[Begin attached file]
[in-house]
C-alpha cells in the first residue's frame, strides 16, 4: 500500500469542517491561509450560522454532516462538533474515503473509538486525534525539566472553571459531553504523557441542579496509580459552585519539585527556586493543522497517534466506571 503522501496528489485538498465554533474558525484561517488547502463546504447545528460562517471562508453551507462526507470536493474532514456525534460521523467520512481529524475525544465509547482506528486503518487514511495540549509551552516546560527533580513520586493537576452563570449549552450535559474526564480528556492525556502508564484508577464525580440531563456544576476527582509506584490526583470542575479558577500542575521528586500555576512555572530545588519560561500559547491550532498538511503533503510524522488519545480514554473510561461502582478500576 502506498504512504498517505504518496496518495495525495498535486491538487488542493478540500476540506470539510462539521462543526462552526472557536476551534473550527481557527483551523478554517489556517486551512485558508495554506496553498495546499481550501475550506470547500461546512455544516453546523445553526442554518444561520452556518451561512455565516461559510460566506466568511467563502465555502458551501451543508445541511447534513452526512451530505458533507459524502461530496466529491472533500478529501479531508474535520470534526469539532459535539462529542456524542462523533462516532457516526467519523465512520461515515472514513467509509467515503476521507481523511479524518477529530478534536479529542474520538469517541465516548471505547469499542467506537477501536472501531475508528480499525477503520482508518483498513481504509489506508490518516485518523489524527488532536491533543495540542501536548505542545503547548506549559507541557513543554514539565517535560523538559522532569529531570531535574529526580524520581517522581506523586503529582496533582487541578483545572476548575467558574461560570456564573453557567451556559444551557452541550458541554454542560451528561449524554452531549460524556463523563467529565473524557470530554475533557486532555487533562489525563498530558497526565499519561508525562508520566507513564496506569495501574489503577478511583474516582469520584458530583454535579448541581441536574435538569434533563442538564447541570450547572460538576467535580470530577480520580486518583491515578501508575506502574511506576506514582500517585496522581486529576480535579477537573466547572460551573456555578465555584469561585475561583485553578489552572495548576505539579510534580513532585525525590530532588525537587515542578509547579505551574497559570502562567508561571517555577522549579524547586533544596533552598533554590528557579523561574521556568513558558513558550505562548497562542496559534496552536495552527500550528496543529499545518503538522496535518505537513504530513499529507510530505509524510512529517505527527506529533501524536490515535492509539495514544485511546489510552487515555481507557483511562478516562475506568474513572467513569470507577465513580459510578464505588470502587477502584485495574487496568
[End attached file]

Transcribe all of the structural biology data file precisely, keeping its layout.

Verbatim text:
[in-house]
C-alpha cells in the first residue's frame, strides 16, 4: 500500500469542517491561509450560522454532516462538533474515503473509538486525534525539566472553571459531553504523557441542579496509580459552585519539585527556586493543522497517534466506571 503522501496528489485538498465554533474558525484561517488547502463546504447545528460562517471562508453551507462526507470536493474532514456525534460521523467520512481529524475525544465509547482506528486503518487514511495540549509551552516546560527533580513520586493537576452563570449549552450535559474526564480528556492525556502508564484508577464525580440531563456544576476527582509506584490526583470542575479558577500542575521528586500555576512555572530545588519560561500559547491550532498538511503533503510524522488519545480514554473510561461502582478500576 502506498504512504498517505504518496496518495495525495498535486491538487488542493478540500476540506470539510462539521462543526462552526472557536476551534473550527481557527483551523478554517489556517486551512485558508495554506496553498495546499481550501475550506470547500461546512455544516453546523445553526442554518444561520452556518451561512455565516461559510460566506466568511467563502465555502458551501451543508445541511447534513452526512451530505458533507459524502461530496466529491472533500478529501479531508474535520470534526469539532459535539462529542456524542462523533462516532457516526467519523465512520461515515472514513467509509467515503476521507481523511479524518477529530478534536479529542474520538469517541465516548471505547469499542467506537477501536472501531475508528480499525477503520482508518483498513481504509489506508490518516485518523489524527488532536491533543495540542501536548505542545503547548506549559507541557513543554514539565517535560523538559522532569529531570531535574529526580524520581517522581506523586503529582496533582487541578483545572476548575467558574461560570456564573453557567451556559444551557452541550458541554454542560451528561449524554452531549460524556463523563467529565473524557470530554475533557486532555487533562489525563498530558497526565499519561508525562508520566507513564496506569495501574489503577478511583474516582469520584458530583454535579448541581441536574435538569434533563442538564447541570450547572460538576467535580470530577480520580486518583491515578501508575506502574511506576506514582500517585496522581486529576480535579477537573466547572460551573456555578465555584469561585475561583485553578489552572495548576505539579510534580513532585525525590530532588525537587515542578509547579505551574497559570502562567508561571517555577522549579524547586533544596533552598533554590528557579523561574521556568513558558513558550505562548497562542496559534496552536495552527500550528496543529499545518503538522496535518505537513504530513499529507510530505509524510512529517505527527506529533501524536490515535492509539495514544485511546489510552487515555481507557483511562478516562475506568474513572467513569470507577465513580459510578464505588470502587477502584485495574487496568